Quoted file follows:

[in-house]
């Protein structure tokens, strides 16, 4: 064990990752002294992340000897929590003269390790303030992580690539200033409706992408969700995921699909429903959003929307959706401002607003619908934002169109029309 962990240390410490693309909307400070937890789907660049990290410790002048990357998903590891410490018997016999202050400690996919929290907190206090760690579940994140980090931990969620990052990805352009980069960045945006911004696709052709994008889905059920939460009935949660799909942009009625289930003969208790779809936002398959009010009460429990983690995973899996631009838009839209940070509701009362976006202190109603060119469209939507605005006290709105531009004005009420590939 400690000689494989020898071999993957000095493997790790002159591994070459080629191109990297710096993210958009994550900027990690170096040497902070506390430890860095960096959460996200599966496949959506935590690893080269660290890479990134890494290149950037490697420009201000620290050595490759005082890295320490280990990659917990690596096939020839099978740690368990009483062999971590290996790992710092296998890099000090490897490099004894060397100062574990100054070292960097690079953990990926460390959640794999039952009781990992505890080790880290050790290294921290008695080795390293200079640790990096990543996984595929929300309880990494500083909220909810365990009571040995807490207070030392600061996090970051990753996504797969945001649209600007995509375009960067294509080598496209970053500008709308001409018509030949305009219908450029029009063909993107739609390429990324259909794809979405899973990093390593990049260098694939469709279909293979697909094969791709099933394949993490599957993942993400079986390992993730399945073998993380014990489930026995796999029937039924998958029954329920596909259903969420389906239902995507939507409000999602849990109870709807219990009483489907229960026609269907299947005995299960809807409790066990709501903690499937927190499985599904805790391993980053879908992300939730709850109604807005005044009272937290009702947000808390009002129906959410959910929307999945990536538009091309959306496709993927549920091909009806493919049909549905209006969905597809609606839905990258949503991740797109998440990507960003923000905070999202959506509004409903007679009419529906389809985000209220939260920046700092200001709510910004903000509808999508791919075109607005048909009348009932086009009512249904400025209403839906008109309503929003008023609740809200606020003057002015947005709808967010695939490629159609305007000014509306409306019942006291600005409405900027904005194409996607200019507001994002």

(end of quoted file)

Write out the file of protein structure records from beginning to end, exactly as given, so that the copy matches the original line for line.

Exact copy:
[in-house]
């Protein structure tokens, strides 16, 4: 064990990752002294992340000897929590003269390790303030992580690539200033409706992408969700995921699909429903959003929307959706401002607003619908934002169109029309 962990240390410490693309909307400070937890789907660049990290410790002048990357998903590891410490018997016999202050400690996919929290907190206090760690579940994140980090931990969620990052990805352009980069960045945006911004696709052709994008889905059920939460009935949660799909942009009625289930003969208790779809936002398959009010009460429990983690995973899996631009838009839209940070509701009362976006202190109603060119469209939507605005006290709105531009004005009420590939 400690000689494989020898071999993957000095493997790790002159591994070459080629191109990297710096993210958009994550900027990690170096040497902070506390430890860095960096959460996200599966496949959506935590690893080269660290890479990134890494290149950037490697420009201000620290050595490759005082890295320490280990990659917990690596096939020839099978740690368990009483062999971590290996790992710092296998890099000090490897490099004894060397100062574990100054070292960097690079953990990926460390959640794999039952009781990992505890080790880290050790290294921290008695080795390293200079640790990096990543996984595929929300309880990494500083909220909810365990009571040995807490207070030392600061996090970051990753996504797969945001649209600007995509375009960067294509080598496209970053500008709308001409018509030949305009219908450029029009063909993107739609390429990324259909794809979405899973990093390593990049260098694939469709279909293979697909094969791709099933394949993490599957993942993400079986390992993730399945073998993380014990489930026995796999029937039924998958029954329920596909259903969420389906239902995507939507409000999602849990109870709807219990009483489907229960026609269907299947005995299960809807409790066990709501903690499937927190499985599904805790391993980053879908992300939730709850109604807005005044009272937290009702947000808390009002129906959410959910929307999945990536538009091309959306496709993927549920091909009806493919049909549905209006969905597809609606839905990258949503991740797109998440990507960003923000905070999202959506509004409903007679009419529906389809985000209220939260920046700092200001709510910004903000509808999508791919075109607005048909009348009932086009009512249904400025209403839906008109309503929003008023609740809200606020003057002015947005709808967010695939490629159609305007000014509306409306019942006291600005409405900027904005194409996607200019507001994002």